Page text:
Archive | CelebrationsRSS feed for this section
Austin Symphony July 4th Concert and Fireworks
If you are heading down to Auditorium Shores along with 100,000 Austinites for the The Austin Symphony July 4th Concert and Fireworks be sure to look for the OHSAY USA Team. We will be proudly wearing our Made in America Club shirts and handing out 800 flags PLUS a secret promotion code. You will have to find us to learn what you get with the code. We promise it’s good.
The Austin Symphony Orchestra will begin performing at 8:30 p.m. and the fireworks will begin at 9:30 p.m., ending at 10:00 p.m. Get ready for the 1812 Overture and spectacular fireworks over Lady Bird Lake.
We will be there at 7pm and the flags will go fast.
Join Us at the 40th Northwest Austin Civic Association 4th of July Parade
The Northwest Austin Civic Association celebrates their 40th Annual 4th of July Parade. Last year, more than 2,000 neighbors participated in a variety of ways. The parade will begin at 9 am on Wednesday, July 4th, 2012 at the intersection of Far West Blvd and Waterline Rd. and will conclude at Doss Elementary. At Doss, children will enjoy free activities including face painting, games, a clown, magicians and more.
Join OHSAY USA and grab a US flag from us! Happy 4th!
As I sit down to put together the menu for our annual 4th of July celebration, it strikes me that diversity is not only key to the success of our country, but also key to the tastiness of our yearly All-American Celebration. This year our menu includes the following components:
Grilled Hot Dogs – American (with roots from sausages in Germany)
“German Americans brought us weinerwurst, German for Vienna sausage, which eventually became shortened to wiener. Other German immigrants referred to smoked sausages as bundewurst, which is German for dog sausage. By the late 1920’s, wienie roasts became the rage, with guests bringing their own hot dogs to roast over an open fire. ” – Peggy Trowbridge Filipone, About.com Guide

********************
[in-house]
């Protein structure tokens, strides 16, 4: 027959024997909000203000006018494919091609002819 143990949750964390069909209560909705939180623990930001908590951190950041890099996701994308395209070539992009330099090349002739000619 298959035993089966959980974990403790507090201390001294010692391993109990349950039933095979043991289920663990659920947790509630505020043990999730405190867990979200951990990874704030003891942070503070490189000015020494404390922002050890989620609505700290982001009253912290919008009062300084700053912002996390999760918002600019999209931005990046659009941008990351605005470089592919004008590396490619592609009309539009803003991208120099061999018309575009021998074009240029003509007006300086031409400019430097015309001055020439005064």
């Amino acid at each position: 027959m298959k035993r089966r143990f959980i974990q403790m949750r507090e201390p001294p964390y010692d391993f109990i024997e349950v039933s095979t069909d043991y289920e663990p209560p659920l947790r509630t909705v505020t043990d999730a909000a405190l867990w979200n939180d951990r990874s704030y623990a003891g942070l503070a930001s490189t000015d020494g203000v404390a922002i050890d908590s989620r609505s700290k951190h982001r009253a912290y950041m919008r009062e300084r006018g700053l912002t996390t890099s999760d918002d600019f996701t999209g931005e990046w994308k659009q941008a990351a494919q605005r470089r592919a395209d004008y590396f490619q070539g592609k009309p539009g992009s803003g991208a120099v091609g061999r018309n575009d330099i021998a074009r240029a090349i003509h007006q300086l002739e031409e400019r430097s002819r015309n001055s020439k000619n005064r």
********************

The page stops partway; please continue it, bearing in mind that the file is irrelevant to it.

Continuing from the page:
Grilled Corn on the Cob – Native American
“Scientists believe people living in central Mexico developed corn at least 7000 years ago. It was started from a wild grass called teosinte. Teosinte looked very different from our corn today. The kernels were small and were not placed close together like kernels on the husked ear of modern corn. Also known as maize Indians throughout North and South America, eventually depended upon this crop for much of their food.” – Camp Silos
“Watermelons are thought to be native of the Kalahari desert in Africa, due to David Livingstone describing them as “abundant” in that region. One can find, still today, plants of what is believed to be the ancestor of watermelons, called Tsamma melon (Citrullus lanatus var tastius). The Tsamma melon can also be found in Baja California (it was brought there by human intervention, though) and African regions such as Zimbabwe, where it is known by the name of “mwiwa” (or “iswe, nwiwa”): Tsammas’ flesh is similar to watermelons, and they have pinnatifid leaves. They are used in Africa to make jams due to their high content of pectin.” – WatermelonPoint
Guacamole Dip and Tortilla Chips – Native American (Aztecs in what is today Mexico)
“Seriously, that’s it. When the Spaniards encountered the Aztec empire back in the 1500s, the locals were making a sauce called ahuaca-mulli, which means “avocado-mixture.” The dish was prepared by mashing avocados, sometimes with tomatoes and onions. Sound familiar? Add a few hot peppers and a touch of cilantro, and you’ve got modern guac.” – Burritophile
Potato Salad – European
“Although potato salad has become as synonymous with America as apple pie, it was originally a European creation. Potato salad was first concocted by Spanish explorers after arriving in Europe from the New World in the 16th century. The first potato salads were normally cooked and/or dressed with vinegar or wine in contrast to their modern American counterparts, which are traditionally slathered in creamy mayonnaise.” – Gourmet Live
What’s on your celebration menu? Add your recipes in the comments. Happy 4th of July!